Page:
Music Therapy: A therapeutic tool for survivors

A really cathartic way of expressing feelings and relieving stress is through music therapy. Music therapy uses techniques such as listening to and creating music as well as self-reflection in order to improve one’s health and well-being. It is based on the results of research studies and clinical reviews. Goals of music therapy depend on the needs of the individual as well as the setting where the music therapy is taking place. When we immerse ourselves in music, we are allowed to express ourselves more easily and freely. Similarly, we can also use music to process difficult experiences and calm our anxieties. Moreover, music has the potential to play a pivotal role in emotional release.

The practice of music therapy can help survivors who experience anxiety, depression, and trauma to express underlying sources of pain. Musical experiences such as creating music, singing, and listening to old songs, can open a window to emotional awareness and expression. While passively listening to music can be cleansing, musical therapy is the most effective when you are actively engaged with the music.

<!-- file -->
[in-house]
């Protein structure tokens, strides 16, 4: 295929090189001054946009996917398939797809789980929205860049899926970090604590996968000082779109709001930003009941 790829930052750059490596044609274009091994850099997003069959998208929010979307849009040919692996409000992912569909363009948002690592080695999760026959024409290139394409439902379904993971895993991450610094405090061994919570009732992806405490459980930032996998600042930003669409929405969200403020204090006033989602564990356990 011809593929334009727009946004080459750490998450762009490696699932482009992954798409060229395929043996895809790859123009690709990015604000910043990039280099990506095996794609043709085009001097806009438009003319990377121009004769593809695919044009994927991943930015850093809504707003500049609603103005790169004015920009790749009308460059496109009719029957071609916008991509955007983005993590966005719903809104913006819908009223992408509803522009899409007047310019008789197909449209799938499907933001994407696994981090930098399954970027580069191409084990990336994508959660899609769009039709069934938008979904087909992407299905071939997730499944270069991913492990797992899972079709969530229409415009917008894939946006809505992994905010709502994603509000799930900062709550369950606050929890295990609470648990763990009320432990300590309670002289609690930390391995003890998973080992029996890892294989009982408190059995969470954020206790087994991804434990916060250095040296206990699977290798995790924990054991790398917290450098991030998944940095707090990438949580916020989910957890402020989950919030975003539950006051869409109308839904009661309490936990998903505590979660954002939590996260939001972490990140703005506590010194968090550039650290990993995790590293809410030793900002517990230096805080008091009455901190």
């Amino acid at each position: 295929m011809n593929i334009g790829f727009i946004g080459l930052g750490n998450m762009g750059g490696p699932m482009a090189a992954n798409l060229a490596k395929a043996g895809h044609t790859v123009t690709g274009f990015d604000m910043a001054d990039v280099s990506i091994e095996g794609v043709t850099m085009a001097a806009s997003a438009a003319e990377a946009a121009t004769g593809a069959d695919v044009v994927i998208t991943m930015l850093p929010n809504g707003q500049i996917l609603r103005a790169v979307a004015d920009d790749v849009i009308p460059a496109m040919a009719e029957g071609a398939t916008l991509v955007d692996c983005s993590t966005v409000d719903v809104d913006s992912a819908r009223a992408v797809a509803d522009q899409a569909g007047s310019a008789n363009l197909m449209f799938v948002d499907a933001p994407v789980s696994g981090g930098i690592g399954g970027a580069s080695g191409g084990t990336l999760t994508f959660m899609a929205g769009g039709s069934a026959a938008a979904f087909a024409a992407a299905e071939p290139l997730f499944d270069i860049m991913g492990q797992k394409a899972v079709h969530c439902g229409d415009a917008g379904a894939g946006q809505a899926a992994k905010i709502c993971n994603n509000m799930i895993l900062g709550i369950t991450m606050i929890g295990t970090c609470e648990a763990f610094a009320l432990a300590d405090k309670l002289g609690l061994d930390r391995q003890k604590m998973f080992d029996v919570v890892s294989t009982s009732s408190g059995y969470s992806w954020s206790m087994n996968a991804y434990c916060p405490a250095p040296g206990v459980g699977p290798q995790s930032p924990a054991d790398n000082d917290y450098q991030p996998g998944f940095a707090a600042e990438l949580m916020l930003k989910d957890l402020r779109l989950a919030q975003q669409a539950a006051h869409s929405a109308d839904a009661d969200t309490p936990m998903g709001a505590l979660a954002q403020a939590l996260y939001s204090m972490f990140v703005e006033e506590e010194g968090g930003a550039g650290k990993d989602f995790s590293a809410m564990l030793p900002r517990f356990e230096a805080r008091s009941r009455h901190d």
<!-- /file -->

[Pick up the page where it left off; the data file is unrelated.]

Here are some common examples of musical therapy activities:

  • Playing a musical instrument
  • Singing old songs
  • Learning music
  • Improvising on music pieces
  • Drumming
  • Dancing
  • Reflective Interventions
  • Lyric discussion
    • Using lyrics to identify intense feelings with either a music therapist or a group 
  • Musical imagery
    • Having a therapist play music while you talk about whatever comes to you while you listen.
  • Writing lyrics for existing music

Moreover, music therapy has a multitude of benefits such as:

  • Improved communication skills
  • Resolving issues
  • Pain management
  • Improved social function
  • Motivation to get better

The beauty of music therapy is if you do not have access to a music therapist, it can still be practiced. Improvising and practicing music therapy on your own can be an enriching and rewarding experience. 


Mykaiya

Ms. Mykaiya is a dual enrolled college freshman at Oakland Early College. She is working on two degrees at OCC, one in science with an emphasis on biology and one in Art with an emphasis on Art history. In her spare time she works as an SI at school and likes to design clothes. 

WC SAFE is a non-profit, 501(c)3, comprehensive organization that provides compassionate and trauma-informed care to survivors of sexual assault throughout Wayne County.

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